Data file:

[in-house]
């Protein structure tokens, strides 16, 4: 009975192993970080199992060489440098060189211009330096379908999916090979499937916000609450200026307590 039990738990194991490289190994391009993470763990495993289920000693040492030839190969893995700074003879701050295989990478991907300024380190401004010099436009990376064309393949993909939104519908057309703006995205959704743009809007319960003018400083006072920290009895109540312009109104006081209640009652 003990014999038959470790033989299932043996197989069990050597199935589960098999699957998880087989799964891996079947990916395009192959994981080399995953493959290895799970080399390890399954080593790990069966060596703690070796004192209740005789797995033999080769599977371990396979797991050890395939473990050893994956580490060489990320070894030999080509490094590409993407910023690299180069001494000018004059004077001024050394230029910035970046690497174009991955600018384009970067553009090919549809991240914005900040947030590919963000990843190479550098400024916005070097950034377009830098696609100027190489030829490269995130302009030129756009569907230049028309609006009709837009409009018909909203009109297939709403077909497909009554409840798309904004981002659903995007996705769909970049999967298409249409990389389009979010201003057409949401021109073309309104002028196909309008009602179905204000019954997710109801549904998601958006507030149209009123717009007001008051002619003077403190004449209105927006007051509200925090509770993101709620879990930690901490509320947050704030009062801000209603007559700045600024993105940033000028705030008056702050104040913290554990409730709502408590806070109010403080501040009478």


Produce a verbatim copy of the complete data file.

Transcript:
[in-house]
């Protein structure tokens, strides 16, 4: 009975192993970080199992060489440098060189211009330096379908999916090979499937916000609450200026307590 039990738990194991490289190994391009993470763990495993289920000693040492030839190969893995700074003879701050295989990478991907300024380190401004010099436009990376064309393949993909939104519908057309703006995205959704743009809007319960003018400083006072920290009895109540312009109104006081209640009652 003990014999038959470790033989299932043996197989069990050597199935589960098999699957998880087989799964891996079947990916395009192959994981080399995953493959290895799970080399390890399954080593790990069966060596703690070796004192209740005789797995033999080769599977371990396979797991050890395939473990050893994956580490060489990320070894030999080509490094590409993407910023690299180069001494000018004059004077001024050394230029910035970046690497174009991955600018384009970067553009090919549809991240914005900040947030590919963000990843190479550098400024916005070097950034377009830098696609100027190489030829490269995130302009030129756009569907230049028309609006009709837009409009018909909203009109297939709403077909497909009554409840798309904004981002659903995007996705769909970049999967298409249409990389389009979010201003057409949401021109073309309104002028196909309008009602179905204000019954997710109801549904998601958006507030149209009123717009007001008051002619003077403190004449209105927006007051509200925090509770993101709620879990930690901490509320947050704030009062801000209603007559700045600024993105940033000028705030008056702050104040913290554990409730709502408590806070109010403080501040009478």